The latest British Social Attitudes Report has found that the percentage of those questioned who thought benefits were too high now stands at 51 per cent – down from 62 per cent in 2011.
According to the NatCen Social Research survey, sympathy for those without jobs has increased and support for benefit cuts has fallen.
The proportion of respondents believing that benefit cuts damage people's lives rose to 47 per cent in 2012, from 42 per cent in 2011.
Iain Duncan Smith, Secretary of State for Work and Pensions has strongly condemned those who appear to have manipulated the system to gain as many benefits as possible. But the survey suggests that British people now have less sympathy with this view.
The proportion of those found to be supportive of extra spending on benefits rose to 34 per cent in 2012, compared with 28 per cent in 2011.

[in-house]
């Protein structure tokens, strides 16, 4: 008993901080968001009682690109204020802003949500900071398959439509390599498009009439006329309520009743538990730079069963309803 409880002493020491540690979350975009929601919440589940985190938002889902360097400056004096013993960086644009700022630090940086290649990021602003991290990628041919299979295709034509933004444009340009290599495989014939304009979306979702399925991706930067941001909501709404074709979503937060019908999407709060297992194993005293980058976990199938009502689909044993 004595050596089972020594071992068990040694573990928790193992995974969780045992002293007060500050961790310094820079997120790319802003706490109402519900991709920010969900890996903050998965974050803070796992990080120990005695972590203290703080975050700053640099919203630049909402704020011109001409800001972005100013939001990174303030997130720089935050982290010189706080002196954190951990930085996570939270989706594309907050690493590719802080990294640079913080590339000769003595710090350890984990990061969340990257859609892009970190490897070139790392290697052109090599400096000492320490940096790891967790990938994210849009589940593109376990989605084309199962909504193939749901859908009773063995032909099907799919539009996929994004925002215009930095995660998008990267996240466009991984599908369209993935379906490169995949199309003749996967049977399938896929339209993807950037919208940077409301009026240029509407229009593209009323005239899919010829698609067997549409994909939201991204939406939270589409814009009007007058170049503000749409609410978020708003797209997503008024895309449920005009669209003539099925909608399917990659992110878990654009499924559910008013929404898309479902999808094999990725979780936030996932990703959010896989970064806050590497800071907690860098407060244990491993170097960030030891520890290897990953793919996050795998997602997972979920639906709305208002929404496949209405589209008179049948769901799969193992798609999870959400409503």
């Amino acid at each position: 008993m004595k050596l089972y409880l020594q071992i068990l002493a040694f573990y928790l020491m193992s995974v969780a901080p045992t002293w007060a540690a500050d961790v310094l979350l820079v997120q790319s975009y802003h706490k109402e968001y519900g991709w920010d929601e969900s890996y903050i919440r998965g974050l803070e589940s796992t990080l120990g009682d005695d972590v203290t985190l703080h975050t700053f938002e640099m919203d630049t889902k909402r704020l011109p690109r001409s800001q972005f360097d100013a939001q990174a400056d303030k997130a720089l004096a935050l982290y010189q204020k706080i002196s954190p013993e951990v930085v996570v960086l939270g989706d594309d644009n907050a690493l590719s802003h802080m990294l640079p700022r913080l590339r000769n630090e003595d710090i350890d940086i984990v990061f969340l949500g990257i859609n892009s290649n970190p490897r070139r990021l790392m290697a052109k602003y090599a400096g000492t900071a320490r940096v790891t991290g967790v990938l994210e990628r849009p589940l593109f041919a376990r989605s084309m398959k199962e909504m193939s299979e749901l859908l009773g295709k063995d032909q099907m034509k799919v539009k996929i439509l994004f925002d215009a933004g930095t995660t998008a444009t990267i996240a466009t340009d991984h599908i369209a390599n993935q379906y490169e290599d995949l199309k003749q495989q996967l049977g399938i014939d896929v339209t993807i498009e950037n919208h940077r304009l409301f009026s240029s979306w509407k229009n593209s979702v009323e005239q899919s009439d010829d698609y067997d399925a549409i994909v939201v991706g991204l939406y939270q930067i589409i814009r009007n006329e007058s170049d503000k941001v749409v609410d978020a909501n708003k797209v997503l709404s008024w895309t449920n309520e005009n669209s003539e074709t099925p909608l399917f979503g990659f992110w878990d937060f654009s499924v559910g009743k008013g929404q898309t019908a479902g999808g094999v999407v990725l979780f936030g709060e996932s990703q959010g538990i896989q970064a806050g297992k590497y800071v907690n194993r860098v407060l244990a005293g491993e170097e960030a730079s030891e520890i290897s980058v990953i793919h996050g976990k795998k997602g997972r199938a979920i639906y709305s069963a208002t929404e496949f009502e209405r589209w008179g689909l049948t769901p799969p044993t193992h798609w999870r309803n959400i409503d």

The authors of the report say their data indicated that "austerity and the experience of cuts to social security may be changing public attitudes towards a more sympathetic view of benefit claimants".
Alison Park, head of society and social change at NatCen emphasised that the public was "very divided in their views".
"It remains to be seen what impact the coalition government's welfare reform agenda will have on public attitudes, and whether the small recent upturn in sympathy marks the beginning of a longer term trend", she said.
The British Social Attitudes survey asks over 3,000 people annually what life is like in Britain and how they think Britain is run. Since 1983 the survey has been tracking changing social, political and moral attitudes. It informs the development of public policy and is an important barometer of public attitudes used by opinion leaders and social commentators.